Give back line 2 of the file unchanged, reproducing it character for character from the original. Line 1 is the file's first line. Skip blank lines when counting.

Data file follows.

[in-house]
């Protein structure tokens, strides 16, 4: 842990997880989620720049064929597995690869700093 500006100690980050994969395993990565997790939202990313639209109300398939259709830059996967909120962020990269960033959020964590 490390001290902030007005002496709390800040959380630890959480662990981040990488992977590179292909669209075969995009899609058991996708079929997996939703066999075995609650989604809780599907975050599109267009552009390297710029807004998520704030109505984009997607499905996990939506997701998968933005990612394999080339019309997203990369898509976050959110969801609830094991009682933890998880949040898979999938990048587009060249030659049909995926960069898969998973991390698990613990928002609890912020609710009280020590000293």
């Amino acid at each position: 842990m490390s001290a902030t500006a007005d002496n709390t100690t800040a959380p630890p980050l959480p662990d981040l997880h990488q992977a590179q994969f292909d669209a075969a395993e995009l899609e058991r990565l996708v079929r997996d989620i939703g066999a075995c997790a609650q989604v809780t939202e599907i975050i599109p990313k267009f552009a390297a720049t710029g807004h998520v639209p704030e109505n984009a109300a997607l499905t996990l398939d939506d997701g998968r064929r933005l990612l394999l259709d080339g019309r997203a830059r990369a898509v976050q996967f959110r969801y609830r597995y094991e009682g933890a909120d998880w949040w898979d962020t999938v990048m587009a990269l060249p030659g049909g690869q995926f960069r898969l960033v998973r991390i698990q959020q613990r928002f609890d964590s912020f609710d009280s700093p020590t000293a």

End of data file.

């Protein structure tokens, strides 16, 4: 842990997880989620720049064929597995690869700093 500006100690980050994969395993990565997790939202990313639209109300398939259709830059996967909120962020990269960033959020964590 490390001290902030007005002496709390800040959380630890959480662990981040990488992977590179292909669209075969995009899609058991996708079929997996939703066999075995609650989604809780599907975050599109267009552009390297710029807004998520704030109505984009997607499905996990939506997701998968933005990612394999080339019309997203990369898509976050959110969801609830094991009682933890998880949040898979999938990048587009060249030659049909995926960069898969998973991390698990613990928002609890912020609710009280020590000293």